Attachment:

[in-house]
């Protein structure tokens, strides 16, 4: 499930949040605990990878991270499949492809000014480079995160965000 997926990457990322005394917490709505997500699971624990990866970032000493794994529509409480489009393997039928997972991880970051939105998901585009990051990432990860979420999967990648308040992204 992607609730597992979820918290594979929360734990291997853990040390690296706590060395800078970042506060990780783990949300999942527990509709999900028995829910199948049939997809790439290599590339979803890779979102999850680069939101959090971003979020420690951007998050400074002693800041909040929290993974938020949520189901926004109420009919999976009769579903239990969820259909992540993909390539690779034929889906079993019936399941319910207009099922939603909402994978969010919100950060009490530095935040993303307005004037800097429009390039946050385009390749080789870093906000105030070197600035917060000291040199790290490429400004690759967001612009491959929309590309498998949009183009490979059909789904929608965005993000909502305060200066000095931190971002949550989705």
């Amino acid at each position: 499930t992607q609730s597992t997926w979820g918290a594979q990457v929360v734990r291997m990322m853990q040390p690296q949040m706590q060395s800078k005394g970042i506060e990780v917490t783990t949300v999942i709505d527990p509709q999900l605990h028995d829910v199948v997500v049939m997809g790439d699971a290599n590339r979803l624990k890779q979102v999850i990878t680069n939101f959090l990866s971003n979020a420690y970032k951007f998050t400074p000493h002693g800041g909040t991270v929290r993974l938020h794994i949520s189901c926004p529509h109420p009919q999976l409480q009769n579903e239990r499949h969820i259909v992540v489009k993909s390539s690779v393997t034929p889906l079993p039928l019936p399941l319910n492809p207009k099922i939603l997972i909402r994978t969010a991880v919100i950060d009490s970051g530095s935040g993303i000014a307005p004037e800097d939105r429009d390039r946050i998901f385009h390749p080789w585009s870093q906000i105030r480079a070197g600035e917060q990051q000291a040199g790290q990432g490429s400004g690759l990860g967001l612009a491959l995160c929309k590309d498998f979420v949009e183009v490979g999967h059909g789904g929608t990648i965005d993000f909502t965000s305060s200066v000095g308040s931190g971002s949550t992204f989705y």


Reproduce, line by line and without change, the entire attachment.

[in-house]
């Protein structure tokens, strides 16, 4: 499930949040605990990878991270499949492809000014480079995160965000 997926990457990322005394917490709505997500699971624990990866970032000493794994529509409480489009393997039928997972991880970051939105998901585009990051990432990860979420999967990648308040992204 992607609730597992979820918290594979929360734990291997853990040390690296706590060395800078970042506060990780783990949300999942527990509709999900028995829910199948049939997809790439290599590339979803890779979102999850680069939101959090971003979020420690951007998050400074002693800041909040929290993974938020949520189901926004109420009919999976009769579903239990969820259909992540993909390539690779034929889906079993019936399941319910207009099922939603909402994978969010919100950060009490530095935040993303307005004037800097429009390039946050385009390749080789870093906000105030070197600035917060000291040199790290490429400004690759967001612009491959929309590309498998949009183009490979059909789904929608965005993000909502305060200066000095931190971002949550989705």
């Amino acid at each position: 499930t992607q609730s597992t997926w979820g918290a594979q990457v929360v734990r291997m990322m853990q040390p690296q949040m706590q060395s800078k005394g970042i506060e990780v917490t783990t949300v999942i709505d527990p509709q999900l605990h028995d829910v199948v997500v049939m997809g790439d699971a290599n590339r979803l624990k890779q979102v999850i990878t680069n939101f959090l990866s971003n979020a420690y970032k951007f998050t400074p000493h002693g800041g909040t991270v929290r993974l938020h794994i949520s189901c926004p529509h109420p009919q999976l409480q009769n579903e239990r499949h969820i259909v992540v489009k993909s390539s690779v393997t034929p889906l079993p039928l019936p399941l319910n492809p207009k099922i939603l997972i909402r994978t969010a991880v919100i950060d009490s970051g530095s935040g993303i000014a307005p004037e800097d939105r429009d390039r946050i998901f385009h390749p080789w585009s870093q906000i105030r480079a070197g600035e917060q990051q000291a040199g790290q990432g490429s400004g690759l990860g967001l612009a491959l995160c929309k590309d498998f979420v949009e183009v490979g999967h059909g789904g929608t990648i965005d993000f909502t965000s305060s200066v000095g308040s931190g971002s949550t992204f989705y």